If you burn a lot of CDs, you won’t be disappointed with either of the Plextor drives. The PX712A lagged behind its sibling a little when burning the 700MB MPEG file, turning in a time of three minutes compared to two minutes 46 seconds. But the rest of the tests produced pretty much identical times on both devices, with a CD-RW format taking just over four minutes. Burning, 600MB of MP3 files to CD-RW took three minutes 21 seconds on both the PX-712A and PX-712SA.

The retail box contains the usual Plextor bundle, including an IDE cable (SATA with the PX-712SA), manual, single blank DVD+R disc and a software CD-ROM. The disc contains a copy of Nero for disc burning, InCD for packet writing, Nero Back-IT-Up for backups, Pinnacle Studio for video editing and authoring, PowerDVD for watching DVD movies and PlexTools – Plextor’s own suite of disc utilities. You also get Plextor’s two-year collect and return warranty, giving you significant piece of mind.

So, the Plextor PX-712A is a very fast drive, and although it doesn’t support dual layer media, I can’t really complain since I’ve had this unit in the labs for so long, waiting for fast enough media to test it. As usual, the drive itself feels very solid, and has an air of quality about it. But, as is always the case with Plextor, this quality carries with it a price, and the PX-712A will set you back a not insignificant £72.49. However, if you want to invest in new technology and build a complete SATA system, the PX-712SA will cost you £120, which is over double the price of a fast dual layer drive from most other manufacturers.

For me, the cost of Plextor drives has always been justifiable, because of the quality of the unit you’re getting. The first ever CD-ROM drive I bought was an external Plextor drive which I connected to a Silicon Graphics Indigo 2 Extreme workstation, and every computer I’ve built since then has had a Plextor optical drive in it. But I think for the majority of users that don’t have the history with Plextor that I have, the lure of cheaper, more highly specified drives might be too great.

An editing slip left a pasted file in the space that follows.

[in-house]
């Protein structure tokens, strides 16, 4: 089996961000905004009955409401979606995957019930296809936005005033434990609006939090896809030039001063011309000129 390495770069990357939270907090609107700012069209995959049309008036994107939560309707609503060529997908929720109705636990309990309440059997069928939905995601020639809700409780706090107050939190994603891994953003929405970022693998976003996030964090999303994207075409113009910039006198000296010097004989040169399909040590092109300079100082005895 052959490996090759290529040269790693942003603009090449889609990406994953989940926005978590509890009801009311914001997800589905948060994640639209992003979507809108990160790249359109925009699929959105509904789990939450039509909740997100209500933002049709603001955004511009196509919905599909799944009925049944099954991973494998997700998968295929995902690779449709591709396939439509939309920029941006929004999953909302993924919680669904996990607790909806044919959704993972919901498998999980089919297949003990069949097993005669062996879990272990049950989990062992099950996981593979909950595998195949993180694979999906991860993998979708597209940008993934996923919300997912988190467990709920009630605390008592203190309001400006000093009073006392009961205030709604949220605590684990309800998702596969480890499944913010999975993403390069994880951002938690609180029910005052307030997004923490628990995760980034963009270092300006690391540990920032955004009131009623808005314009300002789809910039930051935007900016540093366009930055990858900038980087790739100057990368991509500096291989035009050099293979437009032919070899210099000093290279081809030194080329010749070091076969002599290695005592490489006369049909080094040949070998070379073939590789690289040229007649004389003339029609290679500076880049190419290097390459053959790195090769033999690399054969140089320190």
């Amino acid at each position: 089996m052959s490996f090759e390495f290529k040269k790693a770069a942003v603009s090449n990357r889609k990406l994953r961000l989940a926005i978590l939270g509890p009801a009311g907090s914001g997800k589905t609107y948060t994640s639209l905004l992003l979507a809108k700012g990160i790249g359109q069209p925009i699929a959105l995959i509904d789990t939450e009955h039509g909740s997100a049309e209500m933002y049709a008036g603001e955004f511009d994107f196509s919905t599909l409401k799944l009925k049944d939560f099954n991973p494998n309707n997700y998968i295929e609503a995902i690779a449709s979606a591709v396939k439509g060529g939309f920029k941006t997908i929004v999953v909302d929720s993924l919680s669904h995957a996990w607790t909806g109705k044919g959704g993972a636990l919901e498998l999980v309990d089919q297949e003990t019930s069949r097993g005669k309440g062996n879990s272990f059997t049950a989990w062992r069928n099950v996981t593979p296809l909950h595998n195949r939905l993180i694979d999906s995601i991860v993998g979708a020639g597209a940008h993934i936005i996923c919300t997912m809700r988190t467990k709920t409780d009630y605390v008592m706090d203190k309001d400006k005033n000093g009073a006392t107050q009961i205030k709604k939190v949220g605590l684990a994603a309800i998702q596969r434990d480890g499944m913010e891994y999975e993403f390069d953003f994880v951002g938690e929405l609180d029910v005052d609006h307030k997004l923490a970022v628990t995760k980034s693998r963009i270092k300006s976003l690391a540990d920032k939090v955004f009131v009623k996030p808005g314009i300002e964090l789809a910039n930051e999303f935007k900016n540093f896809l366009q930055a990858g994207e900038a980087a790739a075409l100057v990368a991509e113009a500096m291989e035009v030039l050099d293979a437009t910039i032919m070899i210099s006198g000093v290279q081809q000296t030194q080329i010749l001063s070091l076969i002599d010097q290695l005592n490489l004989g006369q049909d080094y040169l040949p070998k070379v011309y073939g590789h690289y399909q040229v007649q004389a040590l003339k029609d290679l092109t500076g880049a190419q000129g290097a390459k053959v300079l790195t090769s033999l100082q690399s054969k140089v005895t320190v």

The PX-712A is a very fast DVD writer, with the usual high quality feel that I’ve come to expect from Plextor. The lack of dual layer support is an issue, but you have to remember that this drive was released before the dual layer format launched. But, it’s probably the high price, especially for the PC-712SA, that will put many buyers off.


All tests performed using Verbatim branded media. To find out more aboure Verbatim and its products, click here.

Trusted Score

rating-star rating-star rating-star rating-star rating-star

Score in detail

  • Value 6
  • Features 7

Why trust our journalism?

Founded in 2004, Trusted Reviews exists to give our readers thorough, unbiased and independent advice on what to buy.

Today, we have millions of users a month from around the world, and assess more than 1,000 products a year.

author icon

Editorial independence

Editorial independence means being able to give an unbiased verdict about a product or company, with the avoidance of conflicts of interest. To ensure this is possible, every member of the editorial staff follows a clear code of conduct.

author icon

Professional conduct

We also expect our journalists to follow clear ethical standards in their work. Our staff members must strive for honesty and accuracy in everything they do. We follow the IPSO Editors’ code of practice to underpin these standards.